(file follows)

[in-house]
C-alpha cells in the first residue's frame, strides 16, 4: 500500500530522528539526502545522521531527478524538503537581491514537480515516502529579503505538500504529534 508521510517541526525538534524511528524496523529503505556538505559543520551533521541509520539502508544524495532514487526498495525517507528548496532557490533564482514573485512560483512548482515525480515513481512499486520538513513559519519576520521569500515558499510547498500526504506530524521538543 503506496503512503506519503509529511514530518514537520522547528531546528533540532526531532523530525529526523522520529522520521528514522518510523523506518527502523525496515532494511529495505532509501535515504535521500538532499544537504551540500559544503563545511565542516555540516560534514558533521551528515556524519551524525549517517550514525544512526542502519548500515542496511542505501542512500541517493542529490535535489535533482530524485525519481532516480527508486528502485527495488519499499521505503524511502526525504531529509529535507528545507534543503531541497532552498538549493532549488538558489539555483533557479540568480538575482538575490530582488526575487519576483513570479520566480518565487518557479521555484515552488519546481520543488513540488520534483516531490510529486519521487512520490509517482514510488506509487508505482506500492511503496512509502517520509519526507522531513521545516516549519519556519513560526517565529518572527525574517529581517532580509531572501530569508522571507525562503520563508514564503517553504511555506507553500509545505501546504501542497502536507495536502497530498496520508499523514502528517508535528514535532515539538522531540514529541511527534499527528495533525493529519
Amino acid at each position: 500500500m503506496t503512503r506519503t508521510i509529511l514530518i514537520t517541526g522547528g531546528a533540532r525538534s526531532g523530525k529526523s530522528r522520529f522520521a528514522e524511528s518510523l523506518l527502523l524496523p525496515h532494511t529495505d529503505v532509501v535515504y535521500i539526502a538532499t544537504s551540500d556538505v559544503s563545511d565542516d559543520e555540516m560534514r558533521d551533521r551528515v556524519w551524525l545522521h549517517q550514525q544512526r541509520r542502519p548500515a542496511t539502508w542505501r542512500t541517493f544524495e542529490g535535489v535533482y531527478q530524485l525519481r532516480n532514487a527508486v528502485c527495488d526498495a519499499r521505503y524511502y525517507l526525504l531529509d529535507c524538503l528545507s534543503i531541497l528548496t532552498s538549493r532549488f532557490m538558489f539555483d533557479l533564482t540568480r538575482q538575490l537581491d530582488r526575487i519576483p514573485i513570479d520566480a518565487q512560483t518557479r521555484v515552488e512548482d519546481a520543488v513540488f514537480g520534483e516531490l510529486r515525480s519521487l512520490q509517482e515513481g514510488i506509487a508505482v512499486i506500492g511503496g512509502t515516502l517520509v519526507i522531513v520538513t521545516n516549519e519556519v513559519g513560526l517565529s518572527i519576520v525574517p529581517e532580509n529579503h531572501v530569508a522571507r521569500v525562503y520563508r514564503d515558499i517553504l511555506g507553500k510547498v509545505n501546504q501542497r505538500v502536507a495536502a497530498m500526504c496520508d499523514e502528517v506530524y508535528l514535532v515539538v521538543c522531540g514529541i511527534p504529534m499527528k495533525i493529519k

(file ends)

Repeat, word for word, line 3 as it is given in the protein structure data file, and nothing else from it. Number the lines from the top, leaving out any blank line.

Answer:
Amino acid at each position: 500500500m503506496t503512503r506519503t508521510i509529511l514530518i514537520t517541526g522547528g531546528a533540532r525538534s526531532g523530525k529526523s530522528r522520529f522520521a528514522e524511528s518510523l523506518l527502523l524496523p525496515h532494511t529495505d529503505v532509501v535515504y535521500i539526502a538532499t544537504s551540500d556538505v559544503s563545511d565542516d559543520e555540516m560534514r558533521d551533521r551528515v556524519w551524525l545522521h549517517q550514525q544512526r541509520r542502519p548500515a542496511t539502508w542505501r542512500t541517493f544524495e542529490g535535489v535533482y531527478q530524485l525519481r532516480n532514487a527508486v528502485c527495488d526498495a519499499r521505503y524511502y525517507l526525504l531529509d529535507c524538503l528545507s534543503i531541497l528548496t532552498s538549493r532549488f532557490m538558489f539555483d533557479l533564482t540568480r538575482q538575490l537581491d530582488r526575487i519576483p514573485i513570479d520566480a518565487q512560483t518557479r521555484v515552488e512548482d519546481a520543488v513540488f514537480g520534483e516531490l510529486r515525480s519521487l512520490q509517482e515513481g514510488i506509487a508505482v512499486i506500492g511503496g512509502t515516502l517520509v519526507i522531513v520538513t521545516n516549519e519556519v513559519g513560526l517565529s518572527i519576520v525574517p529581517e532580509n529579503h531572501v530569508a522571507r521569500v525562503y520563508r514564503d515558499i517553504l511555506g507553500k510547498v509545505n501546504q501542497r505538500v502536507a495536502a497530498m500526504c496520508d499523514e502528517v506530524y508535528l514535532v515539538v521538543c522531540g514529541i511527534p504529534m499527528k495533525i493529519k